Page last updated at 13:49 GMT, Friday, 3 July 2009 14:49 UK

Construction sees sharp slowdown

Concrete machine on Aggregate Industries site
The slowing economy has hit demand for building materials

The UK construction sector is forecast to shrink by a record amount in 2009, the BBC has learnt.

The Construction Products Association (CPA) will say on Monday that it expects the sector to contract by 16% this year.

In April, the group had forecast a more moderate fall in output of 12%.

The CPA said the long lead time for contracts meant the commercial property slowdown was only just starting to show. It predicts a 5% fall in 2010.

The group, which represents the UK's manufacturers and suppliers of construction products, components and fittings, added there was a risk that growing public debt could threaten public sector construction as well.

Aggregate Industries chief executive Bill Bolsolver said the outlook for the sector "was bleak".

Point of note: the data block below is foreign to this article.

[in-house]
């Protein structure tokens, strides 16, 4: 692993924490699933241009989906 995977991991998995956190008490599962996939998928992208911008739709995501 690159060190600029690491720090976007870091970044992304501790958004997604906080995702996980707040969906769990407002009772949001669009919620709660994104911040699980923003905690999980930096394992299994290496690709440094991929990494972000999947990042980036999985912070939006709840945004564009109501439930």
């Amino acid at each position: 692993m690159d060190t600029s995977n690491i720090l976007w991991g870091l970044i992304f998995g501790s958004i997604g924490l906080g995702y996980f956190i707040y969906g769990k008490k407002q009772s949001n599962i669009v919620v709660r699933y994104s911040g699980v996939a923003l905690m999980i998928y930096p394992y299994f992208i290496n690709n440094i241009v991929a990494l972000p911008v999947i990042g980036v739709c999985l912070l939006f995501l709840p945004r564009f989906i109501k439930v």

Delayed impact

CPA economics director Noble Francis said the number of new build homes is expected to fall this year to its lowest since 1924, excluding during World War Two.

New build offices are set to drop by 38% compared with last year and, and by 2010 new build offices are expected to decline by more than 50% compared with 2008.

Both the industrial sector and the private housing sector have felt the pinch of the downturn quickly as factories and warehouses have closed, and individuals buy fewer homes.

"But the contraction in the commercial property sector, worth £16.7bn in 2008, tends to move into recession more slowly," added Mr Francis.

Work finishing off large offices and retail complexes - which have a longer lead time - tends to continue even during a recession.

Last year, office and retail projects dating back to 2006 were still in the pipeline, said Mr Francis.

He said greater access to credit and a wider economic recovery was needed to boost private sector construction, adding that it would take time for low interest rates to feed through.

But he said there was a concern that the public sector - which amounts to one third of all construction - could contract as government borrowing reaches record levels.

If this happened before the private construction sector recovered this could prolong the slowdown in the sector, he added.



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